Can Technology Replace Servers?

by Geordy Murphy5 Min Read

You might have heard about a new trend in the food industry – tabletop tablets and computers being used in place of traditional wait staff. But can machines really replace servers?

Some of the major chains are saying yes. Chili’s, Panera, Applebee’s, Red Robin, and several others are testing tabletop ordering devices as a means of reducing labor cost. Benefits include allowing customers more direct control over the ordering process, minimizing labor expenditure, and giving diners a strong sense of security when paying with credit cards (most tabletop ordering devices allow diners to swipe their own cards at the table.) There is a human side to the equation that critics are saying will prevent this technology from replacing servers completely, however. Solo diners, one of the largest dining populations, often eat out in search of company. They like to converse with wait staff as a means of easing the loneliness of eating alone.

Being understaffed can kill your service, but being overstaffed will destroy your bottom line.

If you’re interested in the technology, companies like Ziosk are making waves with their gear. Make sure it matches your concept if you choose to use it, remember that the jury is still out regarding the long-term future of technology as service staff, and that the devices aren’t free. Although a University of Oxford study claims that there is a 92 percent chance of technology replacing service staff in the coming decades, you’ll still have to pay for the tablet itself, software, repairs, and maintenance. The best answer, for now at least, might be a blend of the two. Advanced technology like tabletop tablets can help servers focus more intently on enhancing the guest experience and keep better track of customer needs.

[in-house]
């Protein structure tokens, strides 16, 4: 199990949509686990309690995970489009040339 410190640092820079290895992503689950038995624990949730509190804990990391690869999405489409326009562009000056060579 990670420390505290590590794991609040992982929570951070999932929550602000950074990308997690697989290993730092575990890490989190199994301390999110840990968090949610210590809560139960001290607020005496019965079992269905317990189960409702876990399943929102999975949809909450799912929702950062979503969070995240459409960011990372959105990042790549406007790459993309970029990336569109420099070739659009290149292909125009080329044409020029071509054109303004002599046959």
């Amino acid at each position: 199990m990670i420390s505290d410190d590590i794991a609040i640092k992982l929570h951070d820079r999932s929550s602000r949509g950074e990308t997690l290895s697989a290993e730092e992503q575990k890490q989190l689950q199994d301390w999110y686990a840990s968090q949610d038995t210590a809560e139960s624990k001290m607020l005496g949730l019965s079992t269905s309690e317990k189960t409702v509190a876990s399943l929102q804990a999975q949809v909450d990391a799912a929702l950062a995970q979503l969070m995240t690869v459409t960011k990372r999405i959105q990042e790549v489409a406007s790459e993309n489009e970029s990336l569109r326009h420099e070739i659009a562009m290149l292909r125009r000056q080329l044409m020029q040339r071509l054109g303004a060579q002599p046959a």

The major cost of operating a restaurant or eatery is often labor. There are very few exceptions to this rule, and regardless of your concept or floor plan, you will find the following formulas useful in determining the number of staff you need to hire.

Determining Your Seating Capacity

Your concept and space are already set, and labor is the next challenge. But how do you decide how many people to hire? This task is easier than you expect. Imagine a 4000-square-foot restaurant. As you may recall from earlier in the book, the recommended size of your kitchen is 25 percent the size of your restaurant,, your kitchen is approximately 1000 square feet. Set aside an additional 1000 square feet for your bar, too. If the restaurant is in Florida, you will need two bathrooms for every 75 guests (one for each gender), and these bathrooms need to be ADA compliant. But two bathrooms isn’t enough for your space. Remember, you can estimate one seat every 15 square feet. That means that this space will easily hold over 75 guests. Add two more bathrooms. If each bathroom is 100 square feet, and there are four (two for each gender), you are left with 1,600 square feet. Based on these calculations, your main dining room should comfortably accommodate approximately 106 guests. We can round that number up to 110, and an architect or designer may even be able to increase that number, for a combined total of 140 guests. For now, however, we’ll operate on the assumption that your maximum capacity is 110 guests. Knowing the number of guests can help you determine another important number.

The number of tables. (In the restaurant industry, we often refer to tables as “tops.”) It’s a good idea to vary the seating composition of your restaurant. Offer multiple table sizes, so that you can accommodate both large and small parties. Offering booths and tables helps to accommodate a wide range of guests as well. Some restaurants may feature other types of seating, such as a communal table or a long bar. Consider seating style a part of your design and concept. To determine your total number of tables, create a mix of seating arrangements. For this hypothetical scenario, we’ll assume that there are twenty four-tops, two six-tops, and nine two-tops (deuces). Keep in mind that these numbers aren’t exact, they’re just a guideline to help you determine your staff needs. Based on this rough calculation, the hypothetical restaurant in this scenario will have 31 tables.